By Rabbi Avrohom Reit
Learning through the night on Shavuos is an inspiring way to commemorate Matan Torah. In addition, there are kabalistic benefits associated with this yearly ritual. There are, however, some halachic consequences affecting how we recite birchos hashachar resulting from staying up all night. Someone who did not sleep may not be able to recite the berachos of al netilas yadayim, tzitzis, E-lokai, neshama, birchos haTorah and hama’avir sheina. This essay will focus on the two most prominent issues, the berachos of E-lokai, neshama and hama’avir sheina.
According to some poskim someone who did not sleep during the night cannot recite these two berachos. This year many people will be spending the night of Shavuos learning and then daven alone in the privacy of their homes without the benefit of being able to hear these berachos from someone who slept. To solve this problem, it has become customary to have one person who slept during the night come to the shul in the morning and recite all the berachos on behalf of the entire congregation. While it is admirable to follow this chumra when possible it is unnecessary to do so when it is difficult. The halachos presented are based on Shulchan Aruch (Orach Chaim §46; 47) the Mishna Berura (ad. loc.).
To understand the issues surrounding the berachos of E-lokai, neshama and hama’avir sheina it is necessary to provide a brief background to a general question regarding all of birchos hashachar. According to the Mechaber the birchos hashachar thank Hashem for pleasures experienced on a personal level. Someone who experienced the pleasure recites the beracha and someone who missed one of these pleasures cannot recite the beracha about it that day. For example, someone who did not hear a rooster crow cannot recite the beracha of hanosen lasechvi vina; someone who has not stepped on the ground cannot recite hameichin metzadei gaver. According to the Rama these berachos praise Hashem for providing these benefits to the world as a whole. Someone who did not personally experience a specific pleasure may nevertheless recite the beracha about it. Minhag Ashkenaz follows the Rama and urbanites who did not hear a rooster crow recite hanosen lasechvi vina every morning and sheasa li kol tzarki is recited on Yom Kippur and Tisha B’av although shoes are not worn on those days.
According to the Rama and many Acharonim (see Aruch Hashulchan) someone who did not sleep during the night may recite all the morning berachos with the possible exception of hamavir sheina. The Elya Rabba, however, writes that someone who did not sleep should skip the berachos of E-lokai, neshma (and hamavir sheina) without offering an explanation why. It is probable that he paskens like the Mechaber and holds that a beracha cannot be recited unless the person experienced the pleasure. It is also possible that he holds like an opinion cited by the Levush which differentiates between the berachos that praise Hashem for general benefits which everyone can recite and berachos that thank Hashem for personal pleasures which only those who benefited can recite. The Elya Rabba places the berachos of E-lokai, neshama and hamavir sheina in the category of personal benefit which can only be recited by those who experienced them.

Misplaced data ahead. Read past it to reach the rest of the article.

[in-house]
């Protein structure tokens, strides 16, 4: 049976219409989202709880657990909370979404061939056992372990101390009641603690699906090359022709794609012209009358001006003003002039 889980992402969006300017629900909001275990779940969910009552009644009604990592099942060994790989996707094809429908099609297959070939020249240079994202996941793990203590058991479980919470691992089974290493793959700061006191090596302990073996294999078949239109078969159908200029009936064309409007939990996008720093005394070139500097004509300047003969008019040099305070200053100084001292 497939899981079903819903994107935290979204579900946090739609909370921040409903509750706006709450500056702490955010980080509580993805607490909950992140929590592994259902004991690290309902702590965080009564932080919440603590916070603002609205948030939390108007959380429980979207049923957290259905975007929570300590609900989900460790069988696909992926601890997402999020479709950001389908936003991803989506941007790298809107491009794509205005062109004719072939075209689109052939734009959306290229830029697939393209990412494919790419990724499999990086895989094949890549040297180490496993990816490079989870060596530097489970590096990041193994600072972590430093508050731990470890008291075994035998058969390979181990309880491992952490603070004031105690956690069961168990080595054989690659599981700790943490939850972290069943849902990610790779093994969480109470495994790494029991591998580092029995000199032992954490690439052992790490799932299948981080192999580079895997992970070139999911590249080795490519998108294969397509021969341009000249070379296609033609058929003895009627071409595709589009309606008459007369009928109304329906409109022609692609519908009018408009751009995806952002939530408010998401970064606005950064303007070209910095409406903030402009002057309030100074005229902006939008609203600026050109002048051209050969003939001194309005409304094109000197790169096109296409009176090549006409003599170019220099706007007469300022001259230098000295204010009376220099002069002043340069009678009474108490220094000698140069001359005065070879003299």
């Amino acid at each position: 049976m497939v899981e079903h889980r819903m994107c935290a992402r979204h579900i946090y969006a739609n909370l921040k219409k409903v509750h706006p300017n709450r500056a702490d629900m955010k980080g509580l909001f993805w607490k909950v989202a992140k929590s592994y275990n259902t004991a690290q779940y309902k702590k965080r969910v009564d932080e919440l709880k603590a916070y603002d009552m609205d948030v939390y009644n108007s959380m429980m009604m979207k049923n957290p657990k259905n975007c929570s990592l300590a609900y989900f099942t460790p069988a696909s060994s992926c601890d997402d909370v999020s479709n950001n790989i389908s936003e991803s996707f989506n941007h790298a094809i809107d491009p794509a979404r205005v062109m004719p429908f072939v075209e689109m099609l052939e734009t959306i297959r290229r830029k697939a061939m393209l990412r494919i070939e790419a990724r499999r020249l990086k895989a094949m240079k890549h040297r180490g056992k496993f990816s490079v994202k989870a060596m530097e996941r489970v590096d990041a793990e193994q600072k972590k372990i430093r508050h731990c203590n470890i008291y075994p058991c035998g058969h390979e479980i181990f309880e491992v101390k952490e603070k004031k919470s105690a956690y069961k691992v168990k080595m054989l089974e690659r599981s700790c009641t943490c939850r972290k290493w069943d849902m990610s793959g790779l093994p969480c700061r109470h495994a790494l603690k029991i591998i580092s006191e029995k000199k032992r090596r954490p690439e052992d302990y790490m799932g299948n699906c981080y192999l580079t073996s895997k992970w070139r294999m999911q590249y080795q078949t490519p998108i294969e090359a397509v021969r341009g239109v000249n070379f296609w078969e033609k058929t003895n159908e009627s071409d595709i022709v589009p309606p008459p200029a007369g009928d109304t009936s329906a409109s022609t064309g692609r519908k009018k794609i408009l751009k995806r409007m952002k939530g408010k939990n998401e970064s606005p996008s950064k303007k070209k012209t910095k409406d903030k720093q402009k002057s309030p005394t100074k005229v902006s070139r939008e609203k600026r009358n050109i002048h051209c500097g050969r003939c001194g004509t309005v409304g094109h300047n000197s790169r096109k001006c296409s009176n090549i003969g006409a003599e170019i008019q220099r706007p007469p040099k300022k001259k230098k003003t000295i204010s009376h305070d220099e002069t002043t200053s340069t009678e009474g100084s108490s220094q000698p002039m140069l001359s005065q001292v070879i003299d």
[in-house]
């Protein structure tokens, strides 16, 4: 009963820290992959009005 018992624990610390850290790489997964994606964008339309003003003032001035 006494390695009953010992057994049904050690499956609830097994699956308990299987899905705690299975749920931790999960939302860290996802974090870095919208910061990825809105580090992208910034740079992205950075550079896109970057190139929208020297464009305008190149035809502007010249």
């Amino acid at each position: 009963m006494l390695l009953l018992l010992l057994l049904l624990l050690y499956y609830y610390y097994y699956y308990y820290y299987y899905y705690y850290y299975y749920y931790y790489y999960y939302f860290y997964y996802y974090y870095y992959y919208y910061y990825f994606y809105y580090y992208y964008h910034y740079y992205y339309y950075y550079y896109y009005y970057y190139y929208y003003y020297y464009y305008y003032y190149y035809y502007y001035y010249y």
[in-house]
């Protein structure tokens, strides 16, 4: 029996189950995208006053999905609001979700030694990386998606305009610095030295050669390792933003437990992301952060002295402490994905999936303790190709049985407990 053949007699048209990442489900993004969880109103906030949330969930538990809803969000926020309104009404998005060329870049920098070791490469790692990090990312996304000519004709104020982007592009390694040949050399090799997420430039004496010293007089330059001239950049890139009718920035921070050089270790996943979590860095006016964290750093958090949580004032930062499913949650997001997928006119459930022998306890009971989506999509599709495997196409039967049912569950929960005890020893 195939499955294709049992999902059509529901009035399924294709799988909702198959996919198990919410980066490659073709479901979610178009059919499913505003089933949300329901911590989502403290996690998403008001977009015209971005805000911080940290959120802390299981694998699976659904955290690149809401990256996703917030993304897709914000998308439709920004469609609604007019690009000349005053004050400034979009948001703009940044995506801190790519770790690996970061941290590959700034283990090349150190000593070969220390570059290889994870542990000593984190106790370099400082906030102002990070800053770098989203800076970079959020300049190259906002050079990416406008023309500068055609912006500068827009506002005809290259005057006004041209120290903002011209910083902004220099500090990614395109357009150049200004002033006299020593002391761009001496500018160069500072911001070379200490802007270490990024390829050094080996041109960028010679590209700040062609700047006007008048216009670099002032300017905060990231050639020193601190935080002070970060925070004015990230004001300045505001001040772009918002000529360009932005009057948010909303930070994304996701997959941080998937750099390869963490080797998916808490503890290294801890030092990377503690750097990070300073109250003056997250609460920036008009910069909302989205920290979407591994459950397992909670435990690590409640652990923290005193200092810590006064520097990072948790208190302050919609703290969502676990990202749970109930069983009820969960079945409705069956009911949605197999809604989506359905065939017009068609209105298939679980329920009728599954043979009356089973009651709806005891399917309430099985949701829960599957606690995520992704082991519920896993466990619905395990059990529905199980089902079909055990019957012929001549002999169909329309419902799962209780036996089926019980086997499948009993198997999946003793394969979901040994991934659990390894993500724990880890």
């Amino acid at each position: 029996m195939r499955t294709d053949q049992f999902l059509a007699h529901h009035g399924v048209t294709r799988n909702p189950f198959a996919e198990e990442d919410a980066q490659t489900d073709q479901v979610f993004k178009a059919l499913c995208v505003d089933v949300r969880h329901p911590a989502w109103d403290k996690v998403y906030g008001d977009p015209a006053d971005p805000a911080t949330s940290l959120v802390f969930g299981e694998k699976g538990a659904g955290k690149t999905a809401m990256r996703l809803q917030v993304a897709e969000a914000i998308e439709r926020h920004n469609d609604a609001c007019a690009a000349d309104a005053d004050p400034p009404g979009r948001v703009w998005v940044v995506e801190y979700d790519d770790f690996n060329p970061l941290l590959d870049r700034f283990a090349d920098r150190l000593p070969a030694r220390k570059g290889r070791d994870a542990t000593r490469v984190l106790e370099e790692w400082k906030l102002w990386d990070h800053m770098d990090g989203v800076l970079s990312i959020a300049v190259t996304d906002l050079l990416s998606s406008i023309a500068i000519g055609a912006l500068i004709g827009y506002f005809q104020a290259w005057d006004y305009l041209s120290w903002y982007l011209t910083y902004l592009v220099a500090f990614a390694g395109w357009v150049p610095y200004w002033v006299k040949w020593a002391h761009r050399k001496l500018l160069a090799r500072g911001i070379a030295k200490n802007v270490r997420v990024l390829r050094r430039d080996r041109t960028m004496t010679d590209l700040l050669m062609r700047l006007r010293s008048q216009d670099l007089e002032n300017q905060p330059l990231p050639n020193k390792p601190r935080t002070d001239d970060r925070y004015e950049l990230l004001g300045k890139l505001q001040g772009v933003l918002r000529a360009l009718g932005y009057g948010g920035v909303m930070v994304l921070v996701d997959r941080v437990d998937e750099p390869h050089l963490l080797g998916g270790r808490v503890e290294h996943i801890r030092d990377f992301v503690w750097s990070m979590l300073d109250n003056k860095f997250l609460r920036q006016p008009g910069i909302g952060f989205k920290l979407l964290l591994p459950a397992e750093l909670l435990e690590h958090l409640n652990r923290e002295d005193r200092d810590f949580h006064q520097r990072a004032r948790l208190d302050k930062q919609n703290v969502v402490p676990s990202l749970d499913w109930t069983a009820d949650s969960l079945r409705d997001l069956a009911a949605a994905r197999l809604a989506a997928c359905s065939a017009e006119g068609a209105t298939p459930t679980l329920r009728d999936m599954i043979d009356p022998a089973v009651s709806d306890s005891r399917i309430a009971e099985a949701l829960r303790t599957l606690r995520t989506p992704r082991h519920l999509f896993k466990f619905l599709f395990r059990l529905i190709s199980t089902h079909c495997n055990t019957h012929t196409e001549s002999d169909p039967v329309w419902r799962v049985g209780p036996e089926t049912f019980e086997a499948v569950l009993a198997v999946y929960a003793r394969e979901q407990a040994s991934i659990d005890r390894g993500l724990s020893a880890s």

According to the Rama someone who did not sleep during the night may recite all of the berachos, but according to the Elya Rabba he may not. The Mishna Berura suggests that, in deference to the opinion of the Elya Rabba, when possible, someone who slept during the night should recite the berachos on behalf of someone who did not. When such a person is not available the opinion of the majority of Acharonim may be relied upon and one who did not sleep may recite all the birchos hashachar. Those who wish to be machmir for the opinion of the Elya Rabba may exempt themselves from the beracha of E-lokai, neshama with Mechaye Meisim in Shemoneh Esrei if one has it in mind while saying that beracha.
What level of sleep permits one to recite the berachos? According to the Mechaber only a proper sleep for more than half an hour on a bed is considered sleeping. Catnapping or putting one’s head down on a table s not adequate.
Going to Sleep after Neitz
It is questionable if it is permissible to go to sleep after alos without davening first. Even if one decides to be lenient in this regard, going to sleep after alos does not solve the afore-mentioned issues regarding berachos. According to the poskim who require one to sleep in order to recite the berachos, only sleep during the night is considered sleep.
What About the Rest of the Berachos?
If only two of the berachos are in question why do the shuls appoint a special Shavuos morning chazan to recite all of the birchos hashachar? Possibly it is a throwback to the days when the chazan was motzi the entire congregation with all of birchos hashachar every morning. More likely, the special chazan recites all of these berachos for the convenience of the shames. If everybody said the majority of birchos hashachar separately and only listened to the chazan for the two questionable berachos it would be unduly difficult for the shamas to quiet the crowd twice, once in time for E-lokai, neshama and once for hama’avir sheina.
This year many people who stay up to learn will not have someone available to recite the berachos for them, but they can nevertheless recite the berachos on their own according to the Rama.
May the night filled with Torah study and morning berachos recited properly draw us closer to Hashem and the fulfillment of His mitzvos.